Wednesday, November 15, 2017

'Turn me on dead man'

 The Beatle’s self titled ninth album (White Album is the more popular name) was recorded during a dark time within the Beatles. The band members wanted to explore their unique talents musically and lyrically, which explains why many songs on this album feels more divided compared to their other albums. Back in the U.S.S.R gives you the impression that The Beatles are trying to go after a more Beach Boys parody. Everything from lyrics to music arrangements screams Beach Boys with the song title being a rip off of Chuck Berry’s Back in the USA. During the time of this song’s recording Ringo Starr walked out of the recording studio and announced that he had quit the band after a heated argument among the band members. Dear Prudence is a nice track with a good piano riff. You’d think after the high energy album starter that The Beatles would stay to one trend and that’s Beach Boy-like songs, but then again this is The Beatles we are talking about. Paul McCartney lends a hand in drums and does a darn good job. Lyrically Dear Prudence is a good listen and displays interesting vocals by John Lennon.

“Here’s another clue for you all, the walrus was Paul.”

Glass Onion is one of the weirder tracks of the album. It’s a great track to listen to, with subtle hints that Paul in fact is dead (‘here’s another clue for you all, the walrus was Paul’) in the lyrics. The best part of the song in my opinion is towards the end where it takes a spooky haunting twist in melody. A sound that you sort of hear at the end of a mystery thriller that’s being left at a cliff hanger, this song indeed leaves you wanting more but cuts you off short. The Continuing Story of Bungalow Bill is a strange track by John Lennon. While on their trip to India for meditation, a guest of the band shot and killed a tiger which gave Lennon the inspiration for the song. Appearing in cameo of the song is Yoko Ono (which everyone knew was coming). While My Guitar Gently Weeps is one of the darker tracks on the album. It sounds almost as if this song doesn’t even belong on the album altogether. George Harrison invited Eric Clapton to play lead guitar in the song in hopes that it would make the band take the song more serious. Towards the end of the song fans thought George was crying out ‘Paul, Paul’ hinting further into the mystery of Paul is Dead theory.

“I need a fix ‘cause I’m going down, down to the bits that I left uptown.”

Happiness Is a Warm Gun is personally my favorite track by John Lennon on this album. John Lennon grabbed inspiration for the song from a magazine that said Happiness Is a Warm Gun. The song itself is literally two songs combined into one. It starts off smooth with fuzzy guitars being heard in the background. Then out of nowhere there’s the distorted guitar solo which helps the song jump into a different mood. After Mother Superior jump the gun the song sort of takes a more doo-wop sound. Many suggested that Lennon’s Vocals are that of a Heroin addict. One needing a fix and parts of the song where he describes holding a syringe in his arm and saying no one can do him any harm once he’s on the drug. Drugs or not this song is really a great listen and is quite different compared to other tracks on this album. Helter Skelter is probably one of the loudest songs The Beatles have on this album. It’s very aggressive and lyrically and vocally. Inspired by The Who I Can See For Miles Paul McCartney took the song and pushed it to another level. The song itself was recorded in total madness, but the end result was a fantastic song that really is in my opinion the finest piece of work from Paul along side Hey Jude.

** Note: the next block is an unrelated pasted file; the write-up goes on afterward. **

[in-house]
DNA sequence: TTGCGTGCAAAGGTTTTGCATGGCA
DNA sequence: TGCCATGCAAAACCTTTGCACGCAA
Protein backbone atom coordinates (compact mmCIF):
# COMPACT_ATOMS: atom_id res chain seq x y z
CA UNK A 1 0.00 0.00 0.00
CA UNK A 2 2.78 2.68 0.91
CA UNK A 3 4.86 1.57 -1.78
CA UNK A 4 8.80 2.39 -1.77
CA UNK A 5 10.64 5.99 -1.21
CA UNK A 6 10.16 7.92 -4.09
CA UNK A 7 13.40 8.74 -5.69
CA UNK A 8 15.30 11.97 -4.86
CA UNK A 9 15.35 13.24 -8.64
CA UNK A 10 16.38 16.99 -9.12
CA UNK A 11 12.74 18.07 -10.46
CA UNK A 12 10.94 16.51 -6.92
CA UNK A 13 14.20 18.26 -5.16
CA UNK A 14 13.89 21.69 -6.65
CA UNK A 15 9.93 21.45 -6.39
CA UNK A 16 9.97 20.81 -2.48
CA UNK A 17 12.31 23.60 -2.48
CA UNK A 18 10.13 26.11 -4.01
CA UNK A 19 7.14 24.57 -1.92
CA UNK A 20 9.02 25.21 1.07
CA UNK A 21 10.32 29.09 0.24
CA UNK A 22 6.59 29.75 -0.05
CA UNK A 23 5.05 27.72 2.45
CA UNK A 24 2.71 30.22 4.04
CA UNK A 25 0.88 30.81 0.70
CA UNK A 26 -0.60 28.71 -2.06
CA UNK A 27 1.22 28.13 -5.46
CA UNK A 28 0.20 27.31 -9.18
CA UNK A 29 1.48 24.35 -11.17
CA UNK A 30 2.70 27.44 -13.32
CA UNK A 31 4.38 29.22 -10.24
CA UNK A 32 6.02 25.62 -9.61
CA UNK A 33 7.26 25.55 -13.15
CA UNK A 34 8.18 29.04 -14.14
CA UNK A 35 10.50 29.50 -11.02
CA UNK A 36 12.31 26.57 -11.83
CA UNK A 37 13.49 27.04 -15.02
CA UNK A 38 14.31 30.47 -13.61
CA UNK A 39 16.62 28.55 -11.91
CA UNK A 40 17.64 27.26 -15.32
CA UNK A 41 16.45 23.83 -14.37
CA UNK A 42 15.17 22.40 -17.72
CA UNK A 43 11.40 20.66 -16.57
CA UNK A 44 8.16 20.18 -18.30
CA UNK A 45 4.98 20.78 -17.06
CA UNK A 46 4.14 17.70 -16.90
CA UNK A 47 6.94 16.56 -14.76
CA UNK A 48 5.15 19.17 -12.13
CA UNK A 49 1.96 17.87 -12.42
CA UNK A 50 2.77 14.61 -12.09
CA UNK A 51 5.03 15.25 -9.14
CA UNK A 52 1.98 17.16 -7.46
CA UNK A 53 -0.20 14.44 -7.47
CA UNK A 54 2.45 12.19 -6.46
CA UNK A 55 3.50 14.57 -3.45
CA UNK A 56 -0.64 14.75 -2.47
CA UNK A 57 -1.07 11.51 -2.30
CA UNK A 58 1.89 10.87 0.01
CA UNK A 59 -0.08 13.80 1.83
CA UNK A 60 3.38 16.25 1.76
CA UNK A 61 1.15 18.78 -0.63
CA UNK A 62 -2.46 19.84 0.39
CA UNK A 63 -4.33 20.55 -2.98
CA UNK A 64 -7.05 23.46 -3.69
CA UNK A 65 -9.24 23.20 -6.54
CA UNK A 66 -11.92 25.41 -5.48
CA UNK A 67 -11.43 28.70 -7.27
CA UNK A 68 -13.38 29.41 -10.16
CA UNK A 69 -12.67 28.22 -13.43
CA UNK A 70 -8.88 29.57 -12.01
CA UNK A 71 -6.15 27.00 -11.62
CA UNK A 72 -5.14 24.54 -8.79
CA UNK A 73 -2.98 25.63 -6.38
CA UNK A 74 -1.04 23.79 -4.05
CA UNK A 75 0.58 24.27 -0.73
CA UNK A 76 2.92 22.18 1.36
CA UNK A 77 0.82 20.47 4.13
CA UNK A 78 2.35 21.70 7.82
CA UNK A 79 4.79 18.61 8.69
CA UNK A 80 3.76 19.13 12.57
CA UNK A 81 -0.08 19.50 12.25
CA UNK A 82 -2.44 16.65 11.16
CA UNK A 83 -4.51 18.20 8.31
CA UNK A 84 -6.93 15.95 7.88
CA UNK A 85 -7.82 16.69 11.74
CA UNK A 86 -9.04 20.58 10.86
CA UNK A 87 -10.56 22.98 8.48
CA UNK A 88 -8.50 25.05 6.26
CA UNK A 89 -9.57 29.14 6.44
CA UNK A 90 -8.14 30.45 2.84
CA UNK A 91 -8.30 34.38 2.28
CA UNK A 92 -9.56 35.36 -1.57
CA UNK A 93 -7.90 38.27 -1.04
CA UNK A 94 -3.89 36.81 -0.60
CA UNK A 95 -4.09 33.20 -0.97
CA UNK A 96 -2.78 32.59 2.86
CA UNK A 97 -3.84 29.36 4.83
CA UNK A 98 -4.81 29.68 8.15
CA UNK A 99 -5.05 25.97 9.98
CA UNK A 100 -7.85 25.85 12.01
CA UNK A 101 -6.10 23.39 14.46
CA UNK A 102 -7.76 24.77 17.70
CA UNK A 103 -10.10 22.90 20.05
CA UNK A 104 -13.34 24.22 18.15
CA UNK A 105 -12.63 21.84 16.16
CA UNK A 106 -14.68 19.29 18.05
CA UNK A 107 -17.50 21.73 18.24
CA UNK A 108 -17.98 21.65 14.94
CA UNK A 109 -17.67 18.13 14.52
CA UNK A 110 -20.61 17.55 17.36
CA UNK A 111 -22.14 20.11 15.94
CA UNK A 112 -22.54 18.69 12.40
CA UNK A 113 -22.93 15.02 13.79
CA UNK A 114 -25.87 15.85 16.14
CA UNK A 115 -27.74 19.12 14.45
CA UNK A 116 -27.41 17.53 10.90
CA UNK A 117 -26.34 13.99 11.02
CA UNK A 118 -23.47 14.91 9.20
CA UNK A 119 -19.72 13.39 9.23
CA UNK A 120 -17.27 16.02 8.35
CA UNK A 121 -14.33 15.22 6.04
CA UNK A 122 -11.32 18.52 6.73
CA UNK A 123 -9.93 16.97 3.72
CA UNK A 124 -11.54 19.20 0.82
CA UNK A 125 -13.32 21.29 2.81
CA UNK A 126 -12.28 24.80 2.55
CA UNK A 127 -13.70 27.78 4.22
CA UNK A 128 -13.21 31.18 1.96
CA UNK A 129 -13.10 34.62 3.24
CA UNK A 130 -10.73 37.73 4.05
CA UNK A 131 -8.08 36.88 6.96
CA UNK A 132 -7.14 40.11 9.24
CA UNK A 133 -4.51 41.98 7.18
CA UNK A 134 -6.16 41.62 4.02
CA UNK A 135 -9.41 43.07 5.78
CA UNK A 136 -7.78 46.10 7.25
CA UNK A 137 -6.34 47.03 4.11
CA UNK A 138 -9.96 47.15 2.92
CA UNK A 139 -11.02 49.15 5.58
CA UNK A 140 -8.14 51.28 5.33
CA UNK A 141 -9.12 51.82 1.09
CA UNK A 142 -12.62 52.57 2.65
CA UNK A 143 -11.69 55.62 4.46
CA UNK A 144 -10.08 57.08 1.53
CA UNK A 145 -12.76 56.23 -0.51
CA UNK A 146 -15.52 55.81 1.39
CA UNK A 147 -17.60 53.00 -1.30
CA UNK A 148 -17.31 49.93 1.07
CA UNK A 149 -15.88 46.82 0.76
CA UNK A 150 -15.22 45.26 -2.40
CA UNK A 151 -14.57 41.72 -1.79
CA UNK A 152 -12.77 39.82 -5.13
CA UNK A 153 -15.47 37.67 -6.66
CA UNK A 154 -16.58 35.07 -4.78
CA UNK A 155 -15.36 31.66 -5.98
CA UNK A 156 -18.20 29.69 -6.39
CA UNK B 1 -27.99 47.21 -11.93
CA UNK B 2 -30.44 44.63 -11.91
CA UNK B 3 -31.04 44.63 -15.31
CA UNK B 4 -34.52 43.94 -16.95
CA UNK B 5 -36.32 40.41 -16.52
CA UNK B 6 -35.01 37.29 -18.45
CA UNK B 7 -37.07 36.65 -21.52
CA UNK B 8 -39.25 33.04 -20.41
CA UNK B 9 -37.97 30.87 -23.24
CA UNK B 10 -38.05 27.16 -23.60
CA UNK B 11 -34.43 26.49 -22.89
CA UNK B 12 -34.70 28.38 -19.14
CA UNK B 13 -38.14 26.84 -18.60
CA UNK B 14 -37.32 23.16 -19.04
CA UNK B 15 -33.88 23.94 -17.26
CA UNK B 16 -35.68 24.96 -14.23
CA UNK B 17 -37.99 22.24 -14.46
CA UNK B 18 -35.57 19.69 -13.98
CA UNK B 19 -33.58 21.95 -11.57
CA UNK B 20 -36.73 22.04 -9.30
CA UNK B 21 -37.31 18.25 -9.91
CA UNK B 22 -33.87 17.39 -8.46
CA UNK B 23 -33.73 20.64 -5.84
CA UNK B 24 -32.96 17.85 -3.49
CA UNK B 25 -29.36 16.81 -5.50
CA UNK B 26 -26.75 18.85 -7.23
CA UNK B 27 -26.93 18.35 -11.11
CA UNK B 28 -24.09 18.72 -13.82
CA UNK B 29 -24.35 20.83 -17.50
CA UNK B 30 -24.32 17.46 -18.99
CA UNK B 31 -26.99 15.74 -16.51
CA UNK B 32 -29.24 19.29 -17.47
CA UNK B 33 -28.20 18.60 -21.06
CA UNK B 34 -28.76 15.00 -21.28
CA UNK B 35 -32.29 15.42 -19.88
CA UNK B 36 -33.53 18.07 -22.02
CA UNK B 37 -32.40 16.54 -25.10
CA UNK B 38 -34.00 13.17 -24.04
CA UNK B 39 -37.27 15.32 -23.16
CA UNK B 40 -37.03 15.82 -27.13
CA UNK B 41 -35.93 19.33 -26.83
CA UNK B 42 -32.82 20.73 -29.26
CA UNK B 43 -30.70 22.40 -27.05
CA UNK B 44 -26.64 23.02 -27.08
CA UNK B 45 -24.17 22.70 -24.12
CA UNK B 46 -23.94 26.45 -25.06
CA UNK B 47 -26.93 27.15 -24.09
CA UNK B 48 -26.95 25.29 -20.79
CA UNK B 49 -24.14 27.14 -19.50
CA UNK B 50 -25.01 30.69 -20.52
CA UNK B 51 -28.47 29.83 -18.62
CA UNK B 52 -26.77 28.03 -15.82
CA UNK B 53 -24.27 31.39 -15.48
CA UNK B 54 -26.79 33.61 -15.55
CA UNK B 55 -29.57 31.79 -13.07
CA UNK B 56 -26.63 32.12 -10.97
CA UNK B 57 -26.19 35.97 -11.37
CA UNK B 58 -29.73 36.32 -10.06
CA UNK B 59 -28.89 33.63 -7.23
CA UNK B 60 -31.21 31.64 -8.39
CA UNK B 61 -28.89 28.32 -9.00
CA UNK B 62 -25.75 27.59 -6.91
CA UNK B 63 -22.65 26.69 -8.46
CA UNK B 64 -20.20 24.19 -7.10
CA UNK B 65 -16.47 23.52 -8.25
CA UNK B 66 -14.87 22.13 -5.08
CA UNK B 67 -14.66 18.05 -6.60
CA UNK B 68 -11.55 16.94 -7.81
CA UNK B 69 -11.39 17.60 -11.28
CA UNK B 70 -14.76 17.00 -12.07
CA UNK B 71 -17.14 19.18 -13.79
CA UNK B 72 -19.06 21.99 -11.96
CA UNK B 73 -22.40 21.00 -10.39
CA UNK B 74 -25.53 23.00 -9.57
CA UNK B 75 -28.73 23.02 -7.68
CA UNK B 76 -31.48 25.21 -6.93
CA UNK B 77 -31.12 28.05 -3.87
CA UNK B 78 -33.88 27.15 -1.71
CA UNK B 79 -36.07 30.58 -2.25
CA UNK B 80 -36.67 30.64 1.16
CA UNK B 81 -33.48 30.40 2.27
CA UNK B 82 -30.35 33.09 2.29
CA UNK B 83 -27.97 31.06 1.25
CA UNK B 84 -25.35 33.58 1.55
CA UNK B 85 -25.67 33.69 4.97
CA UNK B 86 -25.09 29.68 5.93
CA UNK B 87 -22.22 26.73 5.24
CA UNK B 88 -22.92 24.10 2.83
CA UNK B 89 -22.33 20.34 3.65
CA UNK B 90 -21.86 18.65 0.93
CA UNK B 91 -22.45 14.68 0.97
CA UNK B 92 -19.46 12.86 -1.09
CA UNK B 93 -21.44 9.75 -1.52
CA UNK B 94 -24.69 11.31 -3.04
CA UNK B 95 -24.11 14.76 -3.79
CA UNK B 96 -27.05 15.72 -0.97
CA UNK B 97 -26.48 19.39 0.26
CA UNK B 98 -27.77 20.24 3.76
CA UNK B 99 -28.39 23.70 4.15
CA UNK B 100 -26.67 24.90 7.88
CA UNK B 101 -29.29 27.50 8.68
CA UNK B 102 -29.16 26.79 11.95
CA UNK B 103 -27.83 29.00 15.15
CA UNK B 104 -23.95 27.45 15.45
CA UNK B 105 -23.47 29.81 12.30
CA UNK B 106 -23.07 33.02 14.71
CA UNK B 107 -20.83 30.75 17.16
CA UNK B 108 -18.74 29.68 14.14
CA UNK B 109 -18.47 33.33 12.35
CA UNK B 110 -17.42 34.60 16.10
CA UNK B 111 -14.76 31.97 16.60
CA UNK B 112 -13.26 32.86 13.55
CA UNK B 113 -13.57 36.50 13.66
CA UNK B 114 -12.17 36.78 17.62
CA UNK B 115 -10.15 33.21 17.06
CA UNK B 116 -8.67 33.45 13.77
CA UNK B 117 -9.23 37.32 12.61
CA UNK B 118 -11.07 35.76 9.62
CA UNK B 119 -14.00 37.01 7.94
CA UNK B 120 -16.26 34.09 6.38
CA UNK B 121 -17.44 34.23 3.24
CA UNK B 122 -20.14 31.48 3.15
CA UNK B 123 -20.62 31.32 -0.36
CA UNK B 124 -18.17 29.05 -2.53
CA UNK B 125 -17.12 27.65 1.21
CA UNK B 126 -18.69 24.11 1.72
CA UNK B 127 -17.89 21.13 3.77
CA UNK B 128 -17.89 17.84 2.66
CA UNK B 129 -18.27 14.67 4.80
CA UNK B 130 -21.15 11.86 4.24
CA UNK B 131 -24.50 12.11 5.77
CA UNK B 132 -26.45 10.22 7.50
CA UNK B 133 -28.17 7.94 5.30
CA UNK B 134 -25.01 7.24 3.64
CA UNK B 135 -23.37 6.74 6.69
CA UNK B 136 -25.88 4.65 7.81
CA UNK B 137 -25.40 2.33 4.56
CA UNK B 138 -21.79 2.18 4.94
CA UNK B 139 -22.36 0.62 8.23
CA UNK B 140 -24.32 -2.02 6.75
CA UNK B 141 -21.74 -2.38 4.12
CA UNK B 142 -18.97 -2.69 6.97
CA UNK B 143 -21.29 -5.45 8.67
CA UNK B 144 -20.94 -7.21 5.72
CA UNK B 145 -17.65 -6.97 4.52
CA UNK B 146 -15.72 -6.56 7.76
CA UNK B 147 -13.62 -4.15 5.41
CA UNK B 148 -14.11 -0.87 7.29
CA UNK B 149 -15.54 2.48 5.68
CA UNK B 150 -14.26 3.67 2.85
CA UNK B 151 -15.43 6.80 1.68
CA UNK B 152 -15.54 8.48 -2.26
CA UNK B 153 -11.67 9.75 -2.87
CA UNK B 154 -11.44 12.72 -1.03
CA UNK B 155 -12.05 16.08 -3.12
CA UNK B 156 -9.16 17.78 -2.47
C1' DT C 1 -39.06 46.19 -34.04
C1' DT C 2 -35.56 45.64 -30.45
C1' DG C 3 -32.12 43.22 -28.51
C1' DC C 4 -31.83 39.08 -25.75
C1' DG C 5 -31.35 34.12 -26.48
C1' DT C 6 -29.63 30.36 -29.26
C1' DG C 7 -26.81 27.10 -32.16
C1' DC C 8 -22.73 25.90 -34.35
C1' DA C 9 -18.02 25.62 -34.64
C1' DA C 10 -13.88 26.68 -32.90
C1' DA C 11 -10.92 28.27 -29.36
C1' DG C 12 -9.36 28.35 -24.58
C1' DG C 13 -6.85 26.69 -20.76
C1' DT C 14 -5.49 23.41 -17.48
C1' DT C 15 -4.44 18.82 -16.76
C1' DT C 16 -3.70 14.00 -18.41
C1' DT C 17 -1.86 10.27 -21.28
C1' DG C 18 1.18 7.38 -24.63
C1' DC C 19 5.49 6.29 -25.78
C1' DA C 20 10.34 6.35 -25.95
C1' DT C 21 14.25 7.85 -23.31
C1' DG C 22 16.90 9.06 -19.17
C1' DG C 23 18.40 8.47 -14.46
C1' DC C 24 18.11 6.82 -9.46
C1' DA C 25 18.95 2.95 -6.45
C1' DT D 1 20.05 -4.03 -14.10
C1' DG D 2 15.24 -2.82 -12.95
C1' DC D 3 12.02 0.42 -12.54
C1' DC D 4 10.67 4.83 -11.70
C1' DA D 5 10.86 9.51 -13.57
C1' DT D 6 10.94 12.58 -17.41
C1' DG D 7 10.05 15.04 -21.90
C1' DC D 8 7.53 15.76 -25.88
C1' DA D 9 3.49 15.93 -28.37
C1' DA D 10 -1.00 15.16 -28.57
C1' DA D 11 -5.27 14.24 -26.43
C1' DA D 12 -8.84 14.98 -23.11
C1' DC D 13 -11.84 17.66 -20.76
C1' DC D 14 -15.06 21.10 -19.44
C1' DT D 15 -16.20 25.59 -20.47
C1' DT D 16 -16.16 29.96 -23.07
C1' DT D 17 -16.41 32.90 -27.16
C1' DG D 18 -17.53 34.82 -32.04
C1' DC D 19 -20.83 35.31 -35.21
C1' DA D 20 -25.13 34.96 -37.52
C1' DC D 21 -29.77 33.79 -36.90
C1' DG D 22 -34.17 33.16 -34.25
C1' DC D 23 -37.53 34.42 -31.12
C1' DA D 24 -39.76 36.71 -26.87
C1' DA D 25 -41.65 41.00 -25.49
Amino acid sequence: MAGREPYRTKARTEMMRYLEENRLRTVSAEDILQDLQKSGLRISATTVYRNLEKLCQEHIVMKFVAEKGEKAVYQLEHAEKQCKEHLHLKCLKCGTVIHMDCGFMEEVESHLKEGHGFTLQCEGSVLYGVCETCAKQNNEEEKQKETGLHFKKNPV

“It’s been a long, long, long time”


Long, Long, Long is oddly placed next to the louder racier Helter Skelter. This was is one of Harrison’s gentler and quieter songs on the album. It’s quite moody and poetic in lyrics. The song is almost meditative and really does fit quite well next to the other tracks. Towards the end of the song is where it takes a creepy turn. A bottle of wine was left on top of the Leslie Speaker and began to rattle whenever Paul hit a certain note on his organ. Ringo starts pounding on his drums to cover the sound and George sings in a ghostly manner to also try to cover up this sound. This is a sound that is almost ghostly like and is very haunting and weird. This gives the track that moody dark tone that helps it out. George Harrison as a song writer really does shine through on this particular album. Revolution 9 is probably the weirdest song on the entire album, if you can call it a song. This track features a collage of noises and distant cries. You never know where this song is going because each second is different and weirder than the last. For eight minutes you’d forget that you were listening to a Beatle’s record. This track is also one of many tracks by The Beatles that has been subjected to the Paul is Dead theory.

“You say you want a revolution, well you know we all want to change the world”


The The White Album is the most unique album that the band has ever put together. Many songs you can tell were recorded as sort of solo songs rather than the group recording them as a whole. The division of the band and many individual talents really do shine in this album. Despite the tension among the band members, this album is a gem and is worth considering if you are getting into the band and want collage of songs that are distinct and interesting in their own rights.

Devon M

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